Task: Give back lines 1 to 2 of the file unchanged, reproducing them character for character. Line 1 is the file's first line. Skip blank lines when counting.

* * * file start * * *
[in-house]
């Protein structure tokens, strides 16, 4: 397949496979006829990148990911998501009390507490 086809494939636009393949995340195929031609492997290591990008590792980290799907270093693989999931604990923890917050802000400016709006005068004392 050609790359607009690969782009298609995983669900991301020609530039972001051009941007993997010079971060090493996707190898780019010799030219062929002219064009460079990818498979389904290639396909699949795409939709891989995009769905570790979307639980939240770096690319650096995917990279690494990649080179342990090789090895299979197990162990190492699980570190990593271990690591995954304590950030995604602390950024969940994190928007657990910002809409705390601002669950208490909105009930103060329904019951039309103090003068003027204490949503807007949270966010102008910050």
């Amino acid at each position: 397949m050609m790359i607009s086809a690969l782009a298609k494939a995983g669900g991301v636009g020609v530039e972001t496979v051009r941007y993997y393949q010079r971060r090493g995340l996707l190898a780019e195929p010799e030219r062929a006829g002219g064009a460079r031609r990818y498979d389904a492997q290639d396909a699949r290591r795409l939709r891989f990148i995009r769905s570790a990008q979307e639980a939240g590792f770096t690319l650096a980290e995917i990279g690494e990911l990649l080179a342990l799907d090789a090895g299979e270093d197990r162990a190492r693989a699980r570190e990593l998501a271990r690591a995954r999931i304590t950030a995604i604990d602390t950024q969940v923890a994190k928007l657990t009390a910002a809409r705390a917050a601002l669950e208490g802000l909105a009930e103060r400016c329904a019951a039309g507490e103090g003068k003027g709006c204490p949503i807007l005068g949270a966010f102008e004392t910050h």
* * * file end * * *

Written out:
[in-house]
């Protein structure tokens, strides 16, 4: 397949496979006829990148990911998501009390507490 086809494939636009393949995340195929031609492997290591990008590792980290799907270093693989999931604990923890917050802000400016709006005068004392 050609790359607009690969782009298609995983669900991301020609530039972001051009941007993997010079971060090493996707190898780019010799030219062929002219064009460079990818498979389904290639396909699949795409939709891989995009769905570790979307639980939240770096690319650096995917990279690494990649080179342990090789090895299979197990162990190492699980570190990593271990690591995954304590950030995604602390950024969940994190928007657990910002809409705390601002669950208490909105009930103060329904019951039309103090003068003027204490949503807007949270966010102008910050």